X2
H2
-Custom designed
X1
-Can fit any application
X3
1

2
H1
-Can be designed to
provide full reactive
limitation with no external impedance
-Can be used for effectively grounded system
Potential Transformers
X2
X2
H2, 2
X3
-Usually required
for metering
-Economical
-Thermal ratings suitable for X1
H1,1
H3,3
-highly restricted schemes only
-Application may not provide desired limitation of
transient overvoltages because the grounded wye
winding is high impedance
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13800 V
13800 V
This wye-delta transformer connection doesn’t limit fault current,
except the winding impedance of the grounding transformer.
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13800 V
13800 V
Low resistance ground fault
limiting – same type calculations as before.
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Legend
AM- Ammeter
CPB- Control Power Breaker
CR- Main Contactor
CT- Current Transformer
HR- Horn Relay
HRX- Auxiliary Relay
MR- Meter Relay
PR- Pulsing Relay
PT- Potential Transformer
R3- Fault Time Delay
R4- Pulsing Adjustment
TR- Timing Relay
UV- Undervoltage
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Placing a Resistor in the transformer secondary will limit the primary
ground fault current.
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B
H2
X4
X2
R= 0.106
A
X1
X6
X5
H1
H0
H3
C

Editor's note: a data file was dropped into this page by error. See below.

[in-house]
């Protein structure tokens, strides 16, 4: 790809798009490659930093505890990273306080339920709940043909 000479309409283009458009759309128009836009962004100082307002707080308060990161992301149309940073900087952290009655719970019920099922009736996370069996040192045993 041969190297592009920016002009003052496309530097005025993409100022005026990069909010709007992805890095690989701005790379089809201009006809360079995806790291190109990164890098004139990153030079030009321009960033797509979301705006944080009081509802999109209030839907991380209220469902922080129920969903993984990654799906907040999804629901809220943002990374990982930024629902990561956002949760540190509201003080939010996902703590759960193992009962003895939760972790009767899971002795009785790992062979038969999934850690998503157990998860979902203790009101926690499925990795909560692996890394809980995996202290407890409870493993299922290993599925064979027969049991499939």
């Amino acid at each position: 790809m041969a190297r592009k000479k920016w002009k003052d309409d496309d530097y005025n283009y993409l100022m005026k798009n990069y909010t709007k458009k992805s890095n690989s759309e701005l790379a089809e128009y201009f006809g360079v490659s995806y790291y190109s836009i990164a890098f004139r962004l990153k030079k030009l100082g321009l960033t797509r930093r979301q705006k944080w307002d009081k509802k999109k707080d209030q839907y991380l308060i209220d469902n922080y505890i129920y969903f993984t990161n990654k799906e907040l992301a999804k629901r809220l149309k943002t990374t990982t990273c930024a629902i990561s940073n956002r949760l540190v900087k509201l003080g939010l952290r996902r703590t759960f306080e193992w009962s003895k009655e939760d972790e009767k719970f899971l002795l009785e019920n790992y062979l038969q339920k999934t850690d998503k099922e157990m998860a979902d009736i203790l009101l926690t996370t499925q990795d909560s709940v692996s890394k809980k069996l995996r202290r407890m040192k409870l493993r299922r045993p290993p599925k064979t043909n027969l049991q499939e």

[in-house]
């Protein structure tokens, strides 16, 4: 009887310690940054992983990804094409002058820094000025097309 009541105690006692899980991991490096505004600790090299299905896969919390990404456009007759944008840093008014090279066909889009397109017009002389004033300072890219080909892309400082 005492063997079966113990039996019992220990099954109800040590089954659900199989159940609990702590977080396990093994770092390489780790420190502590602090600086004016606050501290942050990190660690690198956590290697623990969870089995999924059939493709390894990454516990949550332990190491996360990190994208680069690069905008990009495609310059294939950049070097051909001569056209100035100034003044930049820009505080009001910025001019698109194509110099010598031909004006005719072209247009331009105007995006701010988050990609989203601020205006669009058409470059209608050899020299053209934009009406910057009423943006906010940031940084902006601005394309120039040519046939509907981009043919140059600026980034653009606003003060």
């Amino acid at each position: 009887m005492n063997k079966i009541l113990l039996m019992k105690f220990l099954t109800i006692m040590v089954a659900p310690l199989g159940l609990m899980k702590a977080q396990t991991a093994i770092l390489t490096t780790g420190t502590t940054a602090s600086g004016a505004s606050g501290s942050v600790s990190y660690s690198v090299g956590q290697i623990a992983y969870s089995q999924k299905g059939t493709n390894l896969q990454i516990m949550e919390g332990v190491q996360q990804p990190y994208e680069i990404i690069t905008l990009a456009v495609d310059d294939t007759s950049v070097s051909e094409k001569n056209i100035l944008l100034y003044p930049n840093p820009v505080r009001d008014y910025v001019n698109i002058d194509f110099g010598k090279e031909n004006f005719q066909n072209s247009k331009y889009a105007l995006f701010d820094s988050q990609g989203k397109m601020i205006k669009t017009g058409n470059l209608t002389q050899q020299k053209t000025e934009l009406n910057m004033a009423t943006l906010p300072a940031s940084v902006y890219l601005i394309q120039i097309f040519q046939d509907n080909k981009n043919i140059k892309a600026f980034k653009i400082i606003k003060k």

X3
Transformer ratio is 23900 GRY – 120 V delta. This is 13800 V to
ground on the primary, and is the voltage on each winding.
The secondary voltage of 120 V is the voltage across
each winding.
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V=0
120
13800
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Under non-faulted balanced system conditions, the voltage at
the corner delta = 0
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13800
When one phase suffers a bolted fault,
a phase for instance, the voltage vectors
change:
B
C
The resulting voltage at the delta corner rises to 208 V.
For a 0.106  Resistor with 208 V across it, the current through it
is 1963 Amps.
(The resistor is rated 208 V, 1960 Amps, 10 sec.)
Ours is actually a 13800 V L-L system:
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69.3 V
7970
B
C
The resulting voltage across the resistor is 120 V, and the
0.106  resistor has 1,132 Amps through it.
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69.3 V
7970
B
C
This system is a high impedance grounding system that limits
current to  10 Amps.
The resulting voltage across the resistor is 120 V, and the
0.106  resistor has 1,332 Amps through it.
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The relay settings for the job were:
300 Amp pickup on the secondary side, which equates to 2.6 Amp
primary. 50 V setting on the 59 G relay is equal to
Voltage element is
much more
sensitive than
current element
A voltage element, looking at voltage across the resistor, and a
current element, looking at current through the resistor, are used
in conjunction for redundant ground fault detection.
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High Voltage Bus
•Normal central station practice – no
generator breaker
•GSU neutral not required
on generator side
•Saves cost of startup transformer
•Availability of suitable breakers
•GSU neutral grounding required
on generator side
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Low Voltage
(< 1000 volts)
Medium Voltage
(through 15kV)
High Voltage
(> 15kV)
1. Solid Grounding
2. High Resistance
1. Low resistance grounding
2. High resistance grounding
3. Effective grounding
1. Effective grounding
(at the source)